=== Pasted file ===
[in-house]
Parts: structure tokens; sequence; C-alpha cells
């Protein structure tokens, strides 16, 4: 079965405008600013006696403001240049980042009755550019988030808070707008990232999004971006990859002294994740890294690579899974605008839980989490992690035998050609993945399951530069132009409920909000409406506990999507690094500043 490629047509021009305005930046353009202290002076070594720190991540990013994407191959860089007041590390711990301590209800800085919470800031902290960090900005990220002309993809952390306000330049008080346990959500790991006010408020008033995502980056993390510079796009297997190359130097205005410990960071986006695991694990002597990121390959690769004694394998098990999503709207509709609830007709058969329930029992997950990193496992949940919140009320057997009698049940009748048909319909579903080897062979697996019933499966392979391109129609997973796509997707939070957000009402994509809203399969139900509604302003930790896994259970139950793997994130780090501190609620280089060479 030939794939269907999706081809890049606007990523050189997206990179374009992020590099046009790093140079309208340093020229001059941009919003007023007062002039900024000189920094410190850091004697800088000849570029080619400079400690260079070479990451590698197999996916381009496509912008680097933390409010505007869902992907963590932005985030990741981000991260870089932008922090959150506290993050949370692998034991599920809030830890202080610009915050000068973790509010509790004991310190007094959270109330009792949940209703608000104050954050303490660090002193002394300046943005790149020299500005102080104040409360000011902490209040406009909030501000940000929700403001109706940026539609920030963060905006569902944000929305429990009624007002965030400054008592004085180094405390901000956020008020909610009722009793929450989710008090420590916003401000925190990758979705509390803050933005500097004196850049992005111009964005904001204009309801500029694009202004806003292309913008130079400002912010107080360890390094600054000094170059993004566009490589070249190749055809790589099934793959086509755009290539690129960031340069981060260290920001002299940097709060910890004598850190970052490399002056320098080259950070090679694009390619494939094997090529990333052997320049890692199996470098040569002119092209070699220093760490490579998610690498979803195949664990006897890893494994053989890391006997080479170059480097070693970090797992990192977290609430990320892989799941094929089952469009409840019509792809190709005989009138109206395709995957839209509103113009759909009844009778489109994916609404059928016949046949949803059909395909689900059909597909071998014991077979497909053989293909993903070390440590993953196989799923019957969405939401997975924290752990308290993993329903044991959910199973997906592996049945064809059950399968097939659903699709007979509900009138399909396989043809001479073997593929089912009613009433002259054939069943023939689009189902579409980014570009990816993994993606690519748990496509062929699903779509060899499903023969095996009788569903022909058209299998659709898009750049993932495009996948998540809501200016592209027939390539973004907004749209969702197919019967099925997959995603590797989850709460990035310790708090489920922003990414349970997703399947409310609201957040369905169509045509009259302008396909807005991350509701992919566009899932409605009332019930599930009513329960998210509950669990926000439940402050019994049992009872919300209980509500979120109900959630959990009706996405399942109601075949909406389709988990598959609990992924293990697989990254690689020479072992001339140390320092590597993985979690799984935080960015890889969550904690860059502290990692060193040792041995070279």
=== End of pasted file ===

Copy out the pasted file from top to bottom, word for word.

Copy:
[in-house]
Parts: structure tokens; sequence; C-alpha cells
């Protein structure tokens, strides 16, 4: 079965405008600013006696403001240049980042009755550019988030808070707008990232999004971006990859002294994740890294690579899974605008839980989490992690035998050609993945399951530069132009409920909000409406506990999507690094500043 490629047509021009305005930046353009202290002076070594720190991540990013994407191959860089007041590390711990301590209800800085919470800031902290960090900005990220002309993809952390306000330049008080346990959500790991006010408020008033995502980056993390510079796009297997190359130097205005410990960071986006695991694990002597990121390959690769004694394998098990999503709207509709609830007709058969329930029992997950990193496992949940919140009320057997009698049940009748048909319909579903080897062979697996019933499966392979391109129609997973796509997707939070957000009402994509809203399969139900509604302003930790896994259970139950793997994130780090501190609620280089060479 030939794939269907999706081809890049606007990523050189997206990179374009992020590099046009790093140079309208340093020229001059941009919003007023007062002039900024000189920094410190850091004697800088000849570029080619400079400690260079070479990451590698197999996916381009496509912008680097933390409010505007869902992907963590932005985030990741981000991260870089932008922090959150506290993050949370692998034991599920809030830890202080610009915050000068973790509010509790004991310190007094959270109330009792949940209703608000104050954050303490660090002193002394300046943005790149020299500005102080104040409360000011902490209040406009909030501000940000929700403001109706940026539609920030963060905006569902944000929305429990009624007002965030400054008592004085180094405390901000956020008020909610009722009793929450989710008090420590916003401000925190990758979705509390803050933005500097004196850049992005111009964005904001204009309801500029694009202004806003292309913008130079400002912010107080360890390094600054000094170059993004566009490589070249190749055809790589099934793959086509755009290539690129960031340069981060260290920001002299940097709060910890004598850190970052490399002056320098080259950070090679694009390619494939094997090529990333052997320049890692199996470098040569002119092209070699220093760490490579998610690498979803195949664990006897890893494994053989890391006997080479170059480097070693970090797992990192977290609430990320892989799941094929089952469009409840019509792809190709005989009138109206395709995957839209509103113009759909009844009778489109994916609404059928016949046949949803059909395909689900059909597909071998014991077979497909053989293909993903070390440590993953196989799923019957969405939401997975924290752990308290993993329903044991959910199973997906592996049945064809059950399968097939659903699709007979509900009138399909396989043809001479073997593929089912009613009433002259054939069943023939689009189902579409980014570009990816993994993606690519748990496509062929699903779509060899499903023969095996009788569903022909058209299998659709898009750049993932495009996948998540809501200016592209027939390539973004907004749209969702197919019967099925997959995603590797989850709460990035310790708090489920922003990414349970997703399947409310609201957040369905169509045509009259302008396909807005991350509701992919566009899932409605009332019930599930009513329960998210509950669990926000439940402050019994049992009872919300209980509500979120109900959630959990009706996405399942109601075949909406389709988990598959609990992924293990697989990254690689020479072992001339140390320092590597993985979690799984935080960015890889969550904690860059502290990692060193040792041995070279």